RESULTS: A total of 103 cases with intracranial haemorrhage i.e. intracerebral haemorrhage, extradural haemorrhage, subdural haemorrhage, intraventricular haemorrhage, haemorrhagic contusion and subarachnoid haemorrhage, following motor vehicle accidents was undertaken to study factors contributing to either good or poor outcome according to the Glasgow Outcome Scale. Patients below 12 years of age were excluded. The end point of the study was taken at 24 months post injury. The selected variables were incorporated into models generated by logistic regression techniques of multivariate analysis to see the significant predictors of outcome as well as the correlation between the CT findings with GCS.
CONCLUSION: Significant predictors of outcome were GCS on arrival in the accident emergency department, pupillary reflex and the CT scan findings. The CT predictors of outcome include ICH, EDH, IVH, present of SAH, site of ICH, volumes of EDH and SDH as well as midline shift.
METHODS: The International Consensus Meeting on the Role of Decompressive Craniectomy in the Management of Traumatic Brain Injury took place in Cambridge, UK, on the 28th and 29th September 2017. The meeting was jointly organised by the World Federation of Neurosurgical Societies (WFNS), AO/Global Neuro and the NIHR Global Health Research Group on Neurotrauma. Discussions and voting were organised around six pre-specified themes: (1) primary DC for mass lesions, (2) secondary DC for intracranial hypertension, (3) peri-operative care, (4) surgical technique, (5) cranial reconstruction and (6) DC in low- and middle-income countries.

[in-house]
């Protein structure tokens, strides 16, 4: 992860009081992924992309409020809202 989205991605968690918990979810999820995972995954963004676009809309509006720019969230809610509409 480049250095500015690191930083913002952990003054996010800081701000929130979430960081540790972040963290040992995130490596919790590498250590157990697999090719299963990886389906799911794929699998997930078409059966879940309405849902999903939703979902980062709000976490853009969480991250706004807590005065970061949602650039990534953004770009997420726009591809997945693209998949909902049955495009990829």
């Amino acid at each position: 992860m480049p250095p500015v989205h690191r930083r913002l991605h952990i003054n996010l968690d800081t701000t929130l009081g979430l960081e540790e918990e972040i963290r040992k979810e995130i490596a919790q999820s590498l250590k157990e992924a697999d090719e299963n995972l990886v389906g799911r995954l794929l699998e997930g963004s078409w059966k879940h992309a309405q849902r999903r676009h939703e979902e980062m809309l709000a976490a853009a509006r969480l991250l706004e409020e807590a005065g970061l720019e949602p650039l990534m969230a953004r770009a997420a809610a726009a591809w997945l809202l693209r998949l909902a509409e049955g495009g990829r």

RESULTS: The invited participants discussed existing published evidence and proposed consensus statements. Statements required an agreement threshold of more than 70% by blinded voting for approval.
CONCLUSIONS: In this manuscript, we present the final consensus-based recommendations. We have also identified areas of uncertainty, where further research is required, including the role of primary DC, the role of hinge craniotomy and the optimal timing and material for skull reconstruction.
METHODS: The international consensus meeting on post-traumatic CP was held during the International Conference on Recent Advances in Neurotraumatology (ICRAN), in Naples, Italy, in June 2018. This meeting was endorsed by the Neurotrauma Committee of the World Federation of Neurosurgical Societies (WFNS), the NIHR Global Health Research Group on Neurotrauma, and several other neurotrauma organizations. Discussions and voting were organized around 5 pre-specified themes: (1) indications and technique, (2) materials, (3) timing, (4) hydrocephalus, and (5) paediatric CP.
RESULTS: The participants discussed published evidence on each topic and proposed consensus statements, which were subject to ratification using anonymous real-time voting. Statements required an agreement threshold of more than 70% for inclusion in the final recommendations.
CONCLUSIONS: This document is the first set of practical consensus-based clinical recommendations on post-traumatic CP, focusing on timing, materials, complications, and surgical procedures. Future research directions are also presented.